W3C home > Mailing lists > Public > w3c-ietf-xmldsig@w3.org > July to September 1999

RE: Canonicalization RE: Brown draft feedback on time stamping and on criticality flags

From: <dee3@us.ibm.com>
Date: Wed, 4 Aug 1999 16:53:37 -0400
To: w3c-ietf-xmldsig@w3.org
Message-ID: <852567C3.0072FC88.00@D51MTA10.pok.ibm.com>
I don't believe that the only problem to be solved is signing a pure binary
object on one machine and then verifying this pure binary signature on another
machine after transmission over a binary clean link.  It will, of course, be
easy to do that since the requirements state that a mode with no
canonicalization be available.  But I think that if everyone took the view that
that was all they needed to do, 99%+ of the systems they produced just plain
wouldn't work.

The real world problem for XML, even from a strongly documentary point of view,
has to take into account multiple transits of multiple transmission paths and
storage systems which will use their own character encodings, line endings, and
quite possibly white space, formating, and similar local tweaks.

For a protoocol point of view, the problem is even worse with signed elements
from some messages being used in the construction of other messages, possibly
after having been parsed down to a DOM tree or whatever, in addition to all the
problems.  And that's really at best.  Many real world systems are complex and
evolve in strange ways end up having to synthesize at least part of complex
elements and still validate signatures on them.


Donald E. Eastlake, 3rd
17 Skyline Drive, Hawthorne, NY 10532 USA
dee3@us.ibm.com   tel: 1-914-784-7913, fax: 1-914-784-3833

home: 65 Shindegan Hill Road, RR#1, Carmel, NY 10512 USA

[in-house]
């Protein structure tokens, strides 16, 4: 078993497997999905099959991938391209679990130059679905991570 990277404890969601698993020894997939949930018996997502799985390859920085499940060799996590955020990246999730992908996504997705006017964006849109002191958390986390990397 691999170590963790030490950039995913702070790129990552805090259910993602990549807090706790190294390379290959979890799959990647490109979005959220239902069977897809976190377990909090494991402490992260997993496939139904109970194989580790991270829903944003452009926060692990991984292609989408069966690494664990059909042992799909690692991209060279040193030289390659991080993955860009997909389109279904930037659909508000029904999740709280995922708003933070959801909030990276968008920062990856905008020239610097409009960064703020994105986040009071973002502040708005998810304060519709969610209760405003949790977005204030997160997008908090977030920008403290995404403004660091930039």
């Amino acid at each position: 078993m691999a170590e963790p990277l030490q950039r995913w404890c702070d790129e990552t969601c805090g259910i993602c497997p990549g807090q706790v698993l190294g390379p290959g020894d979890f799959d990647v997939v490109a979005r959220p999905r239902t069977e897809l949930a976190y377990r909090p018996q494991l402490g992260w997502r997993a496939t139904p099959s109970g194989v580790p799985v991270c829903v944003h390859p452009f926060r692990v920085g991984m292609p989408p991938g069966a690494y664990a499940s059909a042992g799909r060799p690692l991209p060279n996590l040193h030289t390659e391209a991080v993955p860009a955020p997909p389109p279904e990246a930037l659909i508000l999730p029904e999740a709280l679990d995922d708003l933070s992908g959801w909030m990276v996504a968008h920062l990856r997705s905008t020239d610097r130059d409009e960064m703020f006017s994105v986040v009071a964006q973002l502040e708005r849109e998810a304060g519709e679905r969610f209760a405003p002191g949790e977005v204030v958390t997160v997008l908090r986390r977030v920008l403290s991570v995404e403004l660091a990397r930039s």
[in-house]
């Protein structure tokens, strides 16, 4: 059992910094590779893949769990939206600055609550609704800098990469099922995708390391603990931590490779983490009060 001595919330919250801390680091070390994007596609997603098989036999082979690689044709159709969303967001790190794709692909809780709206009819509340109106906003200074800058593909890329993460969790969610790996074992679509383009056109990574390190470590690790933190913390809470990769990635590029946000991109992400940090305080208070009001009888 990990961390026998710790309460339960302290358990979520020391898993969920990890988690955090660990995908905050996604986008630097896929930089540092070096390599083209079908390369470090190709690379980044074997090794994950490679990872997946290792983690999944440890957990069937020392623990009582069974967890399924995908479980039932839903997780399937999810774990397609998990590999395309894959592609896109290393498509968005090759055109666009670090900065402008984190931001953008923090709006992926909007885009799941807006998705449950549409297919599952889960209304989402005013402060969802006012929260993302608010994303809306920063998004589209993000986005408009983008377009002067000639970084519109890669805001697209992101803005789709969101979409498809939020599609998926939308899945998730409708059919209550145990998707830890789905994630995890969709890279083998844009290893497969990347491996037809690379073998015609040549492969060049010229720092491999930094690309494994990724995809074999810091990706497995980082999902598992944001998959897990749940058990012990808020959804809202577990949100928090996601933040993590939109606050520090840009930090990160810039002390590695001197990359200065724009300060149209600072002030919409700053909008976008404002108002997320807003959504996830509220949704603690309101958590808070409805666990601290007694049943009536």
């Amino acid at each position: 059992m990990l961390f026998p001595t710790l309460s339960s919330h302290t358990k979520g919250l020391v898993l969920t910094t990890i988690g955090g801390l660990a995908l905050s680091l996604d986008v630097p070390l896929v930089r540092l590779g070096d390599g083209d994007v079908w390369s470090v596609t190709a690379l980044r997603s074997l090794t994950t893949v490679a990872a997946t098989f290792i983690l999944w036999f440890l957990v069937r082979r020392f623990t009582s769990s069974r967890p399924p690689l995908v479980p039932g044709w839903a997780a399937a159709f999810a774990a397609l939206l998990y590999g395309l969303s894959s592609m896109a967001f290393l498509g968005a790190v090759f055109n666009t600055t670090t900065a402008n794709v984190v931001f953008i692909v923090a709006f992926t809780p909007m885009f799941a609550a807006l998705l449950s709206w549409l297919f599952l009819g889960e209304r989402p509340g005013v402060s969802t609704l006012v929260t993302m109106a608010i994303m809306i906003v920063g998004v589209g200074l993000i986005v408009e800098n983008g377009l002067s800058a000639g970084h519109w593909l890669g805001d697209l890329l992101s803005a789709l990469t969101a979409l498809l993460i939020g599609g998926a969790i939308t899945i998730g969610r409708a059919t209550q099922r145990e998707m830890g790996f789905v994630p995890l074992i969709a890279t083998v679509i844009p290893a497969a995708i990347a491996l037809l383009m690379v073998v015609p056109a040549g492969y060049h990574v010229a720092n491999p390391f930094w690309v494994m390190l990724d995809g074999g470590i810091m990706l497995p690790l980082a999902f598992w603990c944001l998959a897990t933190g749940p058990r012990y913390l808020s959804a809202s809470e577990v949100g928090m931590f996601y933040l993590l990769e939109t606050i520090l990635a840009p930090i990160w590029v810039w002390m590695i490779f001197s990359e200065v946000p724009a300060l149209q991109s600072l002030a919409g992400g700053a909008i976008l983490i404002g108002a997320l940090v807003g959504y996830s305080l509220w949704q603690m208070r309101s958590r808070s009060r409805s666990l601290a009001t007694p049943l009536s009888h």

dee3@torque.pothole.com   tel: 1-914-276-2668

"Phillip M Hallam-Baker" <pbaker@verisign.com> on 08/04/99 03:20:33 PM

To:   Donald Eastlake/Hawthorne/IBM@IBMUS, w3c-ietf-xmldsig@w3.org
Subject:  RE: Canonicalization RE: Brown draft feedback on time stamping and on
       criticality flags

> Throw
> away too little information and insignificant changes such as, for most
> applications, changing the character encoding or the line endings
> character
> sequence, breaks the signatures, making them useless.

Will make them useless if you send them over a network which does
not preserve these characteristics.

If you insist that the network makes no transformations there is
no problem.

I don't know of any network which transforms local time into GMT
in the body of a message 'by accident'.

We should only look to support data corruption which is intrinsic
to existing networks where the corruption introduced is readily

I don't consider the manifest format issue to be one of c18n. It
is a straight syntax issue. If the manifest is transmitted over
an 8 bit clean channel (MIME attachment or HTTP) there should be
no need to perform canonicalization at the other end.

Received on Wednesday, 4 August 1999 16:56:29 UTC

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